Restaurant Review: Boston Chops in the South End

A new steakhouse comes to the South End.

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Some of the best dishes at Boston Chops—like the wild-mushroom cavatelli ($26)—are actually meat-free. (Photographs by Nina Gallant)

I walked into Boston Chops, the self-titled “urban steak bistro” in the former Banq/Ginger Park space, with an admitted chip on my shoulder—a birch-plywood chip. I couldn’t help but mourn the loss of the most distinctive interior of any Boston restaurant in two or three decades: No one who dined among the Nordic stalactites will forget it. But maybe Boston Chops’ dark, medieval-banquet-hall-in-Vegas décor will succeed where Banq and Ginger Park failed—failed, I’d argue, because their well-priced, often wonderful Singaporean and Thai street food was too unusual for such a big space, and that spellbinding design didn’t give the slightest hint of what kind of cuisine you might be in for.

The ambiance at Boston Chops, on the other hand, says meat. Whereas the Met Club and Morton’s aim for bland businessman’s lounge, and Smith & Wollensky and Grill 23 for Gilded Age extravagance, Boston Chops is more urban, with its exposed brick and wrought-iron bars on the newly uncovered high windows. It’s also deliberately masculine—think dark tufted-leather banquettes and dark wooden tables without tablecloths. The location, however, is an odd choice for a big steakhouse—an upscale, self-consciously hip neighborhood doesn’t seem like the first place you’d go to close the deal over a fat-marbled rib-eye and an icy martini.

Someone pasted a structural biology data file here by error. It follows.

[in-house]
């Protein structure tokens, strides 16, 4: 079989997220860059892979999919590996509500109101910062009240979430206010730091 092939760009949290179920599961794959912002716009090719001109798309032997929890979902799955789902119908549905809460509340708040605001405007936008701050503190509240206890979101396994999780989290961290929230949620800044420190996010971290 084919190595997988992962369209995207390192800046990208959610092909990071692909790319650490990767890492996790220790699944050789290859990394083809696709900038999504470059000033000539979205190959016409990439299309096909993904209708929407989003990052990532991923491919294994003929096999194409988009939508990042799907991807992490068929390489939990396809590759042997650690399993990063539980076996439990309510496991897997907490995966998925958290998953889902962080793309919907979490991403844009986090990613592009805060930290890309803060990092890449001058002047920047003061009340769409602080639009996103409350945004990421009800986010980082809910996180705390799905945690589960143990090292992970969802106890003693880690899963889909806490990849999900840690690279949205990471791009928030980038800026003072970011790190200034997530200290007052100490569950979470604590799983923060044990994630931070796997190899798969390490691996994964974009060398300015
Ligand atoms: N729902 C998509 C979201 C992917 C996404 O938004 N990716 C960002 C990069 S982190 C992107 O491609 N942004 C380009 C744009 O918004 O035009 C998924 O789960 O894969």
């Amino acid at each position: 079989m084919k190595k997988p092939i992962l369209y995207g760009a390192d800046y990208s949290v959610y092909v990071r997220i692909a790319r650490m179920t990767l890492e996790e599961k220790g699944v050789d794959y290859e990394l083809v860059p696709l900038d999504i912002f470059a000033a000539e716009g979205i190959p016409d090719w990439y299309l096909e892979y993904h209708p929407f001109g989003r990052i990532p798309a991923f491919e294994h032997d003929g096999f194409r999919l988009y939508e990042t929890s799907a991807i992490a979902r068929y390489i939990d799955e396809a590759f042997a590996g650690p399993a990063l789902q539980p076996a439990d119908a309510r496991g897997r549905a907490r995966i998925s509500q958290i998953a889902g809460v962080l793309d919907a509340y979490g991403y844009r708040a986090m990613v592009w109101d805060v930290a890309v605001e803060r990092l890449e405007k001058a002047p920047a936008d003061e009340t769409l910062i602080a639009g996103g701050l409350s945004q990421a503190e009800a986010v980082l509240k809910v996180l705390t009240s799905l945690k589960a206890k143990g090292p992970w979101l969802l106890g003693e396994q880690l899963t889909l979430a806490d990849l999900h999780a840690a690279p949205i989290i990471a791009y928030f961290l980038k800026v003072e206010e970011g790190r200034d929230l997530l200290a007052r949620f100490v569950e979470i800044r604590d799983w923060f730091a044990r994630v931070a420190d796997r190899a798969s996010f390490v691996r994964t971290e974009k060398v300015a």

Co-owners Brian Piccini and Chris Coombs (who also runs the kitchen )—the team behind the successful Dbar, in Dorchester, and Deuxave, in the Back Bay—say that they saw a business opportunity for a steakhouse in an area that lacked one. Perhaps they were looking to attract the kinds of sleek crowds that have made the nearby restaurants Gaslight and Cinquecento such loud successes. After my three meals at Boston Chops, however, it was tough to pinpoint exactly who the restaurant will appeal to. One night the customers seemed like suburbanites, prosperous and unflashy; another night, the noisy, beer-swilling businessmen you’d see at Grill 23; another night, the fastidiously dressed, mostly gay South Enders who have been the neighborhood’s bread and butter.

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Bone-in tenderloin entrée, $39

It’s also tough to pinpoint what will be coming out of the kitchen—because it isn’t consistent, particularly when it comes to beef, the supposed star of the show. The steak portion of the menu is divided into à la carte cuts, composed entrées, and variations of steak frites. First tip: Try the bone-in cuts, which usually have better flavor and certainly did here. The single best piece of meat I had was the 10-ounce bone-in tenderloin ($39), so juicy, tender, and full of beef flavor that I had to start gnawing on the bone before I finished the meat. Though it had a nicely black exterior, there was no crust: Coombs believes the main sin of steakhouses is burning everything under the guise of char, and as a result all of his cuts are pan-roasted or grilled over gas. The tenderloin was a trip to steak heaven.

So was the prime grilled flat-iron steak frites ($24). This had been a shot in the dark, as two servers had declared the best steak frites option to be the rib-eye roll steak. A neatly sliced low rectangle of medium-rare meat, the flat-iron was everything sliced beef should be—not beautifully tender, perhaps, but beautifully full of flavor.

Go beyond the flat-iron steak and the bone-in tenderloin, though, and things get dicier. The hanger steak frites ($25) was tough, sliced too thick, and had hardly any flavor at all. And that rib-eye roll steak? It was unexpectedly tender when cooked medium, but a very dull piece of beef for $29.

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French onion soup, $11

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